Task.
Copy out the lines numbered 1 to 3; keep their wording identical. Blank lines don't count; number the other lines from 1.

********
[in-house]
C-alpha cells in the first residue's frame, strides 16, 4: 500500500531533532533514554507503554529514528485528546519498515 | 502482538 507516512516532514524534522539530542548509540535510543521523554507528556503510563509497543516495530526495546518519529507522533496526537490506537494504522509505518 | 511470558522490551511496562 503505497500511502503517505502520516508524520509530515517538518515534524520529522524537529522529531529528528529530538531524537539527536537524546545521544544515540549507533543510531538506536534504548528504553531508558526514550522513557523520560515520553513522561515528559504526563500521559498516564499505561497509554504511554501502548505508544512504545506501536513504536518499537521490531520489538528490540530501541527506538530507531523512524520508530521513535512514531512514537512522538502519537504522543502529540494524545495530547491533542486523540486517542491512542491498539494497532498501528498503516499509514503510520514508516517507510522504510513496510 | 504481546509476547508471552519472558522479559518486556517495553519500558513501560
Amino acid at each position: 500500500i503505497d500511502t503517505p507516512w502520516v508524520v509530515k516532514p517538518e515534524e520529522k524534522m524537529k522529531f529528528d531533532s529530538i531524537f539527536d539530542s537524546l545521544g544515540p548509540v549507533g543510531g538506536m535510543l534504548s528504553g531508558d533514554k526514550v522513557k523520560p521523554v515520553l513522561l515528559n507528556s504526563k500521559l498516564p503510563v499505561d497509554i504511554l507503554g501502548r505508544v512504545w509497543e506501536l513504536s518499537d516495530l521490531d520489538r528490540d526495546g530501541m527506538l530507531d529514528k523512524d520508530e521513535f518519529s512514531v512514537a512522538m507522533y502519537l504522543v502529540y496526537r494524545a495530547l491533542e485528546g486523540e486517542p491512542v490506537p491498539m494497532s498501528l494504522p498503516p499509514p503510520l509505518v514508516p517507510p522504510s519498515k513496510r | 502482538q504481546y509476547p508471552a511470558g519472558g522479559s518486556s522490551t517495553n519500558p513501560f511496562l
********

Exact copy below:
[in-house]
C-alpha cells in the first residue's frame, strides 16, 4: 500500500531533532533514554507503554529514528485528546519498515 | 502482538 507516512516532514524534522539530542548509540535510543521523554507528556503510563509497543516495530526495546518519529507522533496526537490506537494504522509505518 | 511470558522490551511496562 503505497500511502503517505502520516508524520509530515517538518515534524520529522524537529522529531529528528529530538531524537539527536537524546545521544544515540549507533543510531538506536534504548528504553531508558526514550522513557523520560515520553513522561515528559504526563500521559498516564499505561497509554504511554501502548505508544512504545506501536513504536518499537521490531520489538528490540530501541527506538530507531523512524520508530521513535512514531512514537512522538502519537504522543502529540494524545495530547491533542486523540486517542491512542491498539494497532498501528498503516499509514503510520514508516517507510522504510513496510 | 504481546509476547508471552519472558522479559518486556517495553519500558513501560
Amino acid at each position: 500500500i503505497d500511502t503517505p507516512w502520516v508524520v509530515k516532514p517538518e515534524e520529522k524534522m524537529k522529531f529528528d531533532s529530538i531524537f539527536d539530542s537524546l545521544g544515540p548509540v549507533g543510531g538506536m535510543l534504548s528504553g531508558d533514554k526514550v522513557k523520560p521523554v515520553l513522561l515528559n507528556s504526563k500521559l498516564p503510563v499505561d497509554i504511554l507503554g501502548r505508544v512504545w509497543e506501536l513504536s518499537d516495530l521490531d520489538r528490540d526495546g530501541m527506538l530507531d529514528k523512524d520508530e521513535f518519529s512514531v512514537a512522538m507522533y502519537l504522543v502529540y496526537r494524545a495530547l491533542e485528546g486523540e486517542p491512542v490506537p491498539m494497532s498501528l494504522p498503516p499509514p503510520l509505518v514508516p517507510p522504510s519498515k513496510r | 502482538q504481546y509476547p508471552a511470558g519472558g522479559s518486556s522490551t517495553n519500558p513501560f511496562l